A few months ago I posted about the Seagate Hybrid drive upgrade I’d fitted to my MacBook. This gave me an increase in storage space over the original drive, whilst also giving me a speed boost due to its on board 4GB SSD chip.
This week though I’ve performed a similar upgrade in a completely different but much faster way. The customer was quite happy with the laptops original 250GB capacity, but wanted more oomph. The machine in question was a 2.4 Unibody MacBook, so this features a SATA hard drive & SATA optical drive. Well it did. It now has a 64GB SSD drive in the original drive bay, and the original 250GB drive now resides in a Optibay adapter in the optical drive bay. It’s been setup so the 64GB is purely for the OS & applications and the original 250GB drive is purely for user data. Advanced options in Mac OS allow us to tell OS X to use the 2nd drive as the default for all user data, so this dual drive setup is invisible to the end user & the OS. To all intents & purposes the user doesn’t see that they are using two separate hard drives.
The performance however… bloody hell it’s quick now. It boots in 10 seconds to the login window, applications aren’t just snappier as I reported with my Hybrid drive upgrade, they just load in a way you’re just not used to. Quicker, and a lot less beach balling whilst it thinks about it (not even sure I’ve seen the beach ball to be honest). And this is still with the actual data stored on good old mechanical discs.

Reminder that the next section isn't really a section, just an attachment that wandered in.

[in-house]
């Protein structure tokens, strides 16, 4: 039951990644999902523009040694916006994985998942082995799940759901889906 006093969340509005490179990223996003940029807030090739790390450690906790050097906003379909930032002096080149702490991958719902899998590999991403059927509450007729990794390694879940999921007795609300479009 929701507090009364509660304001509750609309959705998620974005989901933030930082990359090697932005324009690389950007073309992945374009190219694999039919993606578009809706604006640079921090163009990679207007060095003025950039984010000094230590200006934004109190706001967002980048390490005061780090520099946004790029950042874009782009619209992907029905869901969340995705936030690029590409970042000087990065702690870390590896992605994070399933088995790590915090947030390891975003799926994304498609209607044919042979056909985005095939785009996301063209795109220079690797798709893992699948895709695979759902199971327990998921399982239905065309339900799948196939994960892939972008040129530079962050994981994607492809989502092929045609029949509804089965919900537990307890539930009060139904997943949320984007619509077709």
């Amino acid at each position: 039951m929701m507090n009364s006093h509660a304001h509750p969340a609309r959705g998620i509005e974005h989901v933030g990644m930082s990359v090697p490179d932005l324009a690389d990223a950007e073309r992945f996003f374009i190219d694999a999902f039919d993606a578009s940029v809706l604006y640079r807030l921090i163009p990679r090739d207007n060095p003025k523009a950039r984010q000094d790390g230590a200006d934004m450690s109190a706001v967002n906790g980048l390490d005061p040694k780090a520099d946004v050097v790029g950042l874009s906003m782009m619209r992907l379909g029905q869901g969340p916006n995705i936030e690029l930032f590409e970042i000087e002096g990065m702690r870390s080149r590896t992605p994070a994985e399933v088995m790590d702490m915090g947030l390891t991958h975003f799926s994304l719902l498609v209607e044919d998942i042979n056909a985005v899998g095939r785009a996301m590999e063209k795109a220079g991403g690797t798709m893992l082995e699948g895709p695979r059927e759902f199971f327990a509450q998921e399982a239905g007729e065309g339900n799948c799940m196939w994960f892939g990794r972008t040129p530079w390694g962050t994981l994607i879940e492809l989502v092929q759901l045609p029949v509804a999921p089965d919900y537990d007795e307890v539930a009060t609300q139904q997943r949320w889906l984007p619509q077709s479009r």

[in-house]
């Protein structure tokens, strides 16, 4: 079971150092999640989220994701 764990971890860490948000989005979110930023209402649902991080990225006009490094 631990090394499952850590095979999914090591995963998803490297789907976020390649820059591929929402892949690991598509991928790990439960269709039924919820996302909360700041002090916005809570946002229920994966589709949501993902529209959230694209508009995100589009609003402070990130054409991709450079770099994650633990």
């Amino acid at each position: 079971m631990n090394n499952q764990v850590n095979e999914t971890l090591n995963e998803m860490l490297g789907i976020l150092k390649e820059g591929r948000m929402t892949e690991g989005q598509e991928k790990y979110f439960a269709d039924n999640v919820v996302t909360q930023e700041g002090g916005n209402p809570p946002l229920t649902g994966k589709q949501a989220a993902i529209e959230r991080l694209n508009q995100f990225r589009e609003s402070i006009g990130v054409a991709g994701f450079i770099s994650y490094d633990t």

I tested it back to back with a similar 2.13GHz MacBook with the original mechnical hard drive and it just absolutely thrashed it. The difference between the two is night & day. I also tested it back to back with a brand new £1000 13″ Core i5 MacBook Pro, that was a lot closer in performance, but you’d still say the SSD equipped mac was quicker. And being SSD it shouldn’t lose that performance over time either.
And the price for this new found performance? Well the 64GB SSD, Optibay conversion & data clone costs £160 plus P&P*. A bargain for a much fresher quicker mac.
Downsides, well this does mean you no longer have an internal optical drive in your Mac (rumours are the next gen won’t anyway), but if you’ve got a second mac these can be shared across the network. Alternatively for £30 you can buy a USB powered DVD-r drive so you can still use a DVD when you need one.
How convinced am I? Well I may have only performed the hybrid upgrade 6 months ago, but my own MacBooks going to get an SSD upgrade very soon…
NB if you wanted to go for a high capacity SSD to avoid dual drives, or just because you fancy the speed & reliability of a full SSD setup, then a 240GB SSD drive & clone would be £300 plus P&P, 500GB takes it up to £570 + P&P*, so the dual drive setup is a much cheaper way to get SSD performance upgrade in your Mac.
*subject to drive price fluctuations
Pricing Update – June 2012
Since the above was written SSD prices are sliding downwards somewhat, the biggest being the 512GB which are down from the above £570 to sub £400 fitted and 256GB down to £220.
For the dual drive setups the 64GB is a little cheaper now at £145, but we can now supply a 128GB dual drive setup for £170!
(all plus collect & return shipping of course)
Still unsure, here’s a MacBook Pro with SSD booting…